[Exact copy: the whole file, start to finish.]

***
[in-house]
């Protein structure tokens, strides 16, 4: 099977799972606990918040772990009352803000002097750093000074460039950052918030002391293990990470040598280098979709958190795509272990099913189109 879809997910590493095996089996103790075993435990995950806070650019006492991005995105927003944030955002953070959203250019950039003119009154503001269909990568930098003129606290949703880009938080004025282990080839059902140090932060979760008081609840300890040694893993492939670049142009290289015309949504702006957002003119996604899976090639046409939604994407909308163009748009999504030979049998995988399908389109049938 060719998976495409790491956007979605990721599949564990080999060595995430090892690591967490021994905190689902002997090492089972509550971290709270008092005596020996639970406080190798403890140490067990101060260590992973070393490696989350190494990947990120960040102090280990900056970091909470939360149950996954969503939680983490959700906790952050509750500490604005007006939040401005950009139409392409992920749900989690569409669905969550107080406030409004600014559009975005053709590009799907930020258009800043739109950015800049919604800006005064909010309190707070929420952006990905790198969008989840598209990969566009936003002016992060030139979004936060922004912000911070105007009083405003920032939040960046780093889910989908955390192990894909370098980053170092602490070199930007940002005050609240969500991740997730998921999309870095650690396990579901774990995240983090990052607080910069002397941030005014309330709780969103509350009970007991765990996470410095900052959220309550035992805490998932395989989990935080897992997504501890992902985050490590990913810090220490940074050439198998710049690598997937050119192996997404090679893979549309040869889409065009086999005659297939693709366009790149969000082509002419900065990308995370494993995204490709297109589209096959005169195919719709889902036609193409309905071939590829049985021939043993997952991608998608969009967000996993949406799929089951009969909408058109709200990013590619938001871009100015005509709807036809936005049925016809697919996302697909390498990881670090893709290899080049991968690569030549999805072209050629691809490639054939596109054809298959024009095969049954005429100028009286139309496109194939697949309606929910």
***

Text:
[in-house]
């Protein structure tokens, strides 16, 4: 099977799972606990918040772990009352803000002097750093000074460039950052918030002391293990990470040598280098979709958190795509272990099913189109 879809997910590493095996089996103790075993435990995950806070650019006492991005995105927003944030955002953070959203250019950039003119009154503001269909990568930098003129606290949703880009938080004025282990080839059902140090932060979760008081609840300890040694893993492939670049142009290289015309949504702006957002003119996604899976090639046409939604994407909308163009748009999504030979049998995988399908389109049938 060719998976495409790491956007979605990721599949564990080999060595995430090892690591967490021994905190689902002997090492089972509550971290709270008092005596020996639970406080190798403890140490067990101060260590992973070393490696989350190494990947990120960040102090280990900056970091909470939360149950996954969503939680983490959700906790952050509750500490604005007006939040401005950009139409392409992920749900989690569409669905969550107080406030409004600014559009975005053709590009799907930020258009800043739109950015800049919604800006005064909010309190707070929420952006990905790198969008989840598209990969566009936003002016992060030139979004936060922004912000911070105007009083405003920032939040960046780093889910989908955390192990894909370098980053170092602490070199930007940002005050609240969500991740997730998921999309870095650690396990579901774990995240983090990052607080910069002397941030005014309330709780969103509350009970007991765990996470410095900052959220309550035992805490998932395989989990935080897992997504501890992902985050490590990913810090220490940074050439198998710049690598997937050119192996997404090679893979549309040869889409065009086999005659297939693709366009790149969000082509002419900065990308995370494993995204490709297109589209096959005169195919719709889902036609193409309905071939590829049985021939043993997952991608998608969009967000996993949406799929089951009969909408058109709200990013590619938001871009100015005509709807036809936005049925016809697919996302697909390498990881670090893709290899080049991968690569030549999805072209050629691809490639054939596109054809298959024009095969049954005429100028009286139309496109194939697949309606929910």